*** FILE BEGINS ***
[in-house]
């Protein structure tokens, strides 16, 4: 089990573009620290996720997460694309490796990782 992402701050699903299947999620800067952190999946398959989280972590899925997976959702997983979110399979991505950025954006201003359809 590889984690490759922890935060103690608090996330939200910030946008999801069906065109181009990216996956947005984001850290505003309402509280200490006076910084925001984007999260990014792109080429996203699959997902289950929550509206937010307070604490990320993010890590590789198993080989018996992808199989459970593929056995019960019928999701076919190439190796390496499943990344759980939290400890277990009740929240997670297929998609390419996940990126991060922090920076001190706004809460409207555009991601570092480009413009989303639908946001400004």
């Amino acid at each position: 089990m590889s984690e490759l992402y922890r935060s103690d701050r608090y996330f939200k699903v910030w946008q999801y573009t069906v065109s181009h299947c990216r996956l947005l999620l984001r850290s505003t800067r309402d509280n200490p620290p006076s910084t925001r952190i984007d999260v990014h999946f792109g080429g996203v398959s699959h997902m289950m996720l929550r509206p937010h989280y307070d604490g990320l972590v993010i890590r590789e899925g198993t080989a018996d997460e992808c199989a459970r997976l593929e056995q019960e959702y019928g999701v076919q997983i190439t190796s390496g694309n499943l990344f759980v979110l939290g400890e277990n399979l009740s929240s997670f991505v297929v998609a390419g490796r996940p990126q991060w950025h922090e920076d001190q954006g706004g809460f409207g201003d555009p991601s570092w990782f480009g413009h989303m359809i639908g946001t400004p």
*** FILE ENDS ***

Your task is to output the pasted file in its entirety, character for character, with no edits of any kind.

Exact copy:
[in-house]
């Protein structure tokens, strides 16, 4: 089990573009620290996720997460694309490796990782 992402701050699903299947999620800067952190999946398959989280972590899925997976959702997983979110399979991505950025954006201003359809 590889984690490759922890935060103690608090996330939200910030946008999801069906065109181009990216996956947005984001850290505003309402509280200490006076910084925001984007999260990014792109080429996203699959997902289950929550509206937010307070604490990320993010890590590789198993080989018996992808199989459970593929056995019960019928999701076919190439190796390496499943990344759980939290400890277990009740929240997670297929998609390419996940990126991060922090920076001190706004809460409207555009991601570092480009413009989303639908946001400004």
């Amino acid at each position: 089990m590889s984690e490759l992402y922890r935060s103690d701050r608090y996330f939200k699903v910030w946008q999801y573009t069906v065109s181009h299947c990216r996956l947005l999620l984001r850290s505003t800067r309402d509280n200490p620290p006076s910084t925001r952190i984007d999260v990014h999946f792109g080429g996203v398959s699959h997902m289950m996720l929550r509206p937010h989280y307070d604490g990320l972590v993010i890590r590789e899925g198993t080989a018996d997460e992808c199989a459970r997976l593929e056995q019960e959702y019928g999701v076919q997983i190439t190796s390496g694309n499943l990344f759980v979110l939290g400890e277990n399979l009740s929240s997670f991505v297929v998609a390419g490796r996940p990126q991060w950025h922090e920076d001190q954006g706004g809460f409207g201003d555009p991601s570092w990782f480009g413009h989303m359809i639908g946001t400004p």